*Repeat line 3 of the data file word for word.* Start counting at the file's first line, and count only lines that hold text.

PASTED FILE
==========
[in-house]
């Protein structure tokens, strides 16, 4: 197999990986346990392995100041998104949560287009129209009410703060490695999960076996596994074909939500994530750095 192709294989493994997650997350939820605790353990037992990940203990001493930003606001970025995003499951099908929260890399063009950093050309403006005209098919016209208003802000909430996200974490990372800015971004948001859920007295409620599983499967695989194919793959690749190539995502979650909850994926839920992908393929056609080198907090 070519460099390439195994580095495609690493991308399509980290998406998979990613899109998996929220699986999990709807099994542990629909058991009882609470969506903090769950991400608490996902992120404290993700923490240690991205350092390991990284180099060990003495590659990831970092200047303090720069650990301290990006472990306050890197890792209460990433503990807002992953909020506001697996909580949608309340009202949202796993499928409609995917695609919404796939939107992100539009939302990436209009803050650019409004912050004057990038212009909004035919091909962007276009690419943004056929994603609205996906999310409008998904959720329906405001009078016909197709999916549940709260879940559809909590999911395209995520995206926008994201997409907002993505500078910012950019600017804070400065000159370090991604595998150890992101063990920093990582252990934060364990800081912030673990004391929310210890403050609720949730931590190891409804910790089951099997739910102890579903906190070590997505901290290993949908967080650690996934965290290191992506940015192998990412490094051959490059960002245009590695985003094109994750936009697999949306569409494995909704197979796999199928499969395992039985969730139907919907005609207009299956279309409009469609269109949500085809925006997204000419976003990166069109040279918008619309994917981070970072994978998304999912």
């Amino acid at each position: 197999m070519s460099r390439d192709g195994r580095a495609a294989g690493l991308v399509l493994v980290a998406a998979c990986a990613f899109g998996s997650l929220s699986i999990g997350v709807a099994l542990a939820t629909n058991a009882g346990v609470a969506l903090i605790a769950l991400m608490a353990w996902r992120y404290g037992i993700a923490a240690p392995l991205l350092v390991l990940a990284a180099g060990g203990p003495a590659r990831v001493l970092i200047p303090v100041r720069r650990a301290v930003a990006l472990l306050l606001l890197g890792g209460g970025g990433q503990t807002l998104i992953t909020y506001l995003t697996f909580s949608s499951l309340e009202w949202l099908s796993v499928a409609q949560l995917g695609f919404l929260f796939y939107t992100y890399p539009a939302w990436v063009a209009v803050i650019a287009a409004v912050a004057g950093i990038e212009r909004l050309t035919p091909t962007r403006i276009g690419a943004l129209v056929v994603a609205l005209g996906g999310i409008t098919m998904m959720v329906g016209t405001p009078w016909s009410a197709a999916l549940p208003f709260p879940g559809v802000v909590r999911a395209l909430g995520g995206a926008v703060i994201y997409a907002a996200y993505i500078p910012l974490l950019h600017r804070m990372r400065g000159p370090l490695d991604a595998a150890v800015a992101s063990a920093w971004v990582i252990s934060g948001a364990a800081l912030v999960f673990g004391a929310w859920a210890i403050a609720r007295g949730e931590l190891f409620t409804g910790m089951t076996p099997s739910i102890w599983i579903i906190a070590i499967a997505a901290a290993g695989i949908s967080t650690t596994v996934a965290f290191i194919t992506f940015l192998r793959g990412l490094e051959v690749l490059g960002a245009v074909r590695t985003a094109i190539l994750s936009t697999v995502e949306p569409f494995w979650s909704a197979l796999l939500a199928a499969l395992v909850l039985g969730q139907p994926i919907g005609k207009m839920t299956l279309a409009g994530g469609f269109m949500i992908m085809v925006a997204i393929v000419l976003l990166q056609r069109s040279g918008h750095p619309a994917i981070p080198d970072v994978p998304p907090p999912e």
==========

């Amino acid at each position: 197999m070519s460099r390439d192709g195994r580095a495609a294989g690493l991308v399509l493994v980290a998406a998979c990986a990613f899109g998996s997650l929220s699986i999990g997350v709807a099994l542990a939820t629909n058991a009882g346990v609470a969506l903090i605790a769950l991400m608490a353990w996902r992120y404290g037992i993700a923490a240690p392995l991205l350092v390991l990940a990284a180099g060990g203990p003495a590659r990831v001493l970092i200047p303090v100041r720069r650990a301290v930003a990006l472990l306050l606001l890197g890792g209460g970025g990433q503990t807002l998104i992953t909020y506001l995003t697996f909580s949608s499951l309340e009202w949202l099908s796993v499928a409609q949560l995917g695609f919404l929260f796939y939107t992100y890399p539009a939302w990436v063009a209009v803050i650019a287009a409004v912050a004057g950093i990038e212009r909004l050309t035919p091909t962007r403006i276009g690419a943004l129209v056929v994603a609205l005209g996906g999310i409008t098919m998904m959720v329906g016209t405001p009078w016909s009410a197709a999916l549940p208003f709260p879940g559809v802000v909590r999911a395209l909430g995520g995206a926008v703060i994201y997409a907002a996200y993505i500078p910012l974490l950019h600017r804070m990372r400065g000159p370090l490695d991604a595998a150890v800015a992101s063990a920093w971004v990582i252990s934060g948001a364990a800081l912030v999960f673990g004391a929310w859920a210890i403050a609720r007295g949730e931590l190891f409620t409804g910790m089951t076996p099997s739910i102890w599983i579903i906190a070590i499967a997505a901290a290993g695989i949908s967080t650690t596994v996934a965290f290191i194919t992506f940015l192998r793959g990412l490094e051959v690749l490059g960002a245009v074909r590695t985003a094109i190539l994750s936009t697999v995502e949306p569409f494995w979650s909704a197979l796999l939500a199928a499969l395992v909850l039985g969730q139907p994926i919907g005609k207009m839920t299956l279309a409009g994530g469609f269109m949500i992908m085809v925006a997204i393929v000419l976003l990166q056609r069109s040279g918008h750095p619309a994917i981070p080198d970072v994978p998304p907090p999912e």